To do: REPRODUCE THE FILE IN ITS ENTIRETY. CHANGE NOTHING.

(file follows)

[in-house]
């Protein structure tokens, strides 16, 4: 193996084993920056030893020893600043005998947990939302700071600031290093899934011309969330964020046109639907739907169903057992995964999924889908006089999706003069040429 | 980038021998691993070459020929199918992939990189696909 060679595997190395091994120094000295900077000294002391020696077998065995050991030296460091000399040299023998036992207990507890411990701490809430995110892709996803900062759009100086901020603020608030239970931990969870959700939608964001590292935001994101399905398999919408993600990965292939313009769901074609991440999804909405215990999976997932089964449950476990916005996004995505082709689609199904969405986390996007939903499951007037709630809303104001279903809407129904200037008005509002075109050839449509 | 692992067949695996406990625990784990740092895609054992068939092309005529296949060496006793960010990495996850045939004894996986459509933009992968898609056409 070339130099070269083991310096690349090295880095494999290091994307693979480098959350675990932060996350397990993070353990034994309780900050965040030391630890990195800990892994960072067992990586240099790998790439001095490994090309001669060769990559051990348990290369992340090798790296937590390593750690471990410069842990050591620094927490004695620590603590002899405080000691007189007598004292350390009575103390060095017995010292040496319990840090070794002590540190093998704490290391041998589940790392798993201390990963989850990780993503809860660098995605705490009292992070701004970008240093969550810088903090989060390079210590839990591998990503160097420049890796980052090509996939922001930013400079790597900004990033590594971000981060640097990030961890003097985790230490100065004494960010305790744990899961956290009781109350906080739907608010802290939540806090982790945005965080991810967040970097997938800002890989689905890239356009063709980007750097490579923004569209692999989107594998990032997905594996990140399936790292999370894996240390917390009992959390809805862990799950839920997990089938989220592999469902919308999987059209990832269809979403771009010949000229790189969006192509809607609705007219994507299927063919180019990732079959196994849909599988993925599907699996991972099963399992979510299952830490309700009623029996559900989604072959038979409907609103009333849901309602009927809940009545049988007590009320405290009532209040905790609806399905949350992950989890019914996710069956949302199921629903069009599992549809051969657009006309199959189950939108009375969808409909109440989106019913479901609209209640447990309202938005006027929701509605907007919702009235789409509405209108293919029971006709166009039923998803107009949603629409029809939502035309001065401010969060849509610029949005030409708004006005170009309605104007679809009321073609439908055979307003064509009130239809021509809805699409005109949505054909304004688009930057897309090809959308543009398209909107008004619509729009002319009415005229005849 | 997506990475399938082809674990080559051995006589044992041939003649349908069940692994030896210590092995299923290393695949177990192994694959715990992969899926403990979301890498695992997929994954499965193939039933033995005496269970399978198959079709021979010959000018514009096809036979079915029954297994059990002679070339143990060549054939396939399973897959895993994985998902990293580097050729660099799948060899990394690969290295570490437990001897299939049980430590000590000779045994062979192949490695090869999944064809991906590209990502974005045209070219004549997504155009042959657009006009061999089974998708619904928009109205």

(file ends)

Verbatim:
[in-house]
């Protein structure tokens, strides 16, 4: 193996084993920056030893020893600043005998947990939302700071600031290093899934011309969330964020046109639907739907169903057992995964999924889908006089999706003069040429 | 980038021998691993070459020929199918992939990189696909 060679595997190395091994120094000295900077000294002391020696077998065995050991030296460091000399040299023998036992207990507890411990701490809430995110892709996803900062759009100086901020603020608030239970931990969870959700939608964001590292935001994101399905398999919408993600990965292939313009769901074609991440999804909405215990999976997932089964449950476990916005996004995505082709689609199904969405986390996007939903499951007037709630809303104001279903809407129904200037008005509002075109050839449509 | 692992067949695996406990625990784990740092895609054992068939092309005529296949060496006793960010990495996850045939004894996986459509933009992968898609056409 070339130099070269083991310096690349090295880095494999290091994307693979480098959350675990932060996350397990993070353990034994309780900050965040030391630890990195800990892994960072067992990586240099790998790439001095490994090309001669060769990559051990348990290369992340090798790296937590390593750690471990410069842990050591620094927490004695620590603590002899405080000691007189007598004292350390009575103390060095017995010292040496319990840090070794002590540190093998704490290391041998589940790392798993201390990963989850990780993503809860660098995605705490009292992070701004970008240093969550810088903090989060390079210590839990591998990503160097420049890796980052090509996939922001930013400079790597900004990033590594971000981060640097990030961890003097985790230490100065004494960010305790744990899961956290009781109350906080739907608010802290939540806090982790945005965080991810967040970097997938800002890989689905890239356009063709980007750097490579923004569209692999989107594998990032997905594996990140399936790292999370894996240390917390009992959390809805862990799950839920997990089938989220592999469902919308999987059209990832269809979403771009010949000229790189969006192509809607609705007219994507299927063919180019990732079959196994849909599988993925599907699996991972099963399992979510299952830490309700009623029996559900989604072959038979409907609103009333849901309602009927809940009545049988007590009320405290009532209040905790609806399905949350992950989890019914996710069956949302199921629903069009599992549809051969657009006309199959189950939108009375969808409909109440989106019913479901609209209640447990309202938005006027929701509605907007919702009235789409509405209108293919029971006709166009039923998803107009949603629409029809939502035309001065401010969060849509610029949005030409708004006005170009309605104007679809009321073609439908055979307003064509009130239809021509809805699409005109949505054909304004688009930057897309090809959308543009398209909107008004619509729009002319009415005229005849 | 997506990475399938082809674990080559051995006589044992041939003649349908069940692994030896210590092995299923290393695949177990192994694959715990992969899926403990979301890498695992997929994954499965193939039933033995005496269970399978198959079709021979010959000018514009096809036979079915029954297994059990002679070339143990060549054939396939399973897959895993994985998902990293580097050729660099799948060899990394690969290295570490437990001897299939049980430590000590000779045994062979192949490695090869999944064809991906590209990502974005045209070219004549997504155009042959657009006009061999089974998708619904928009109205």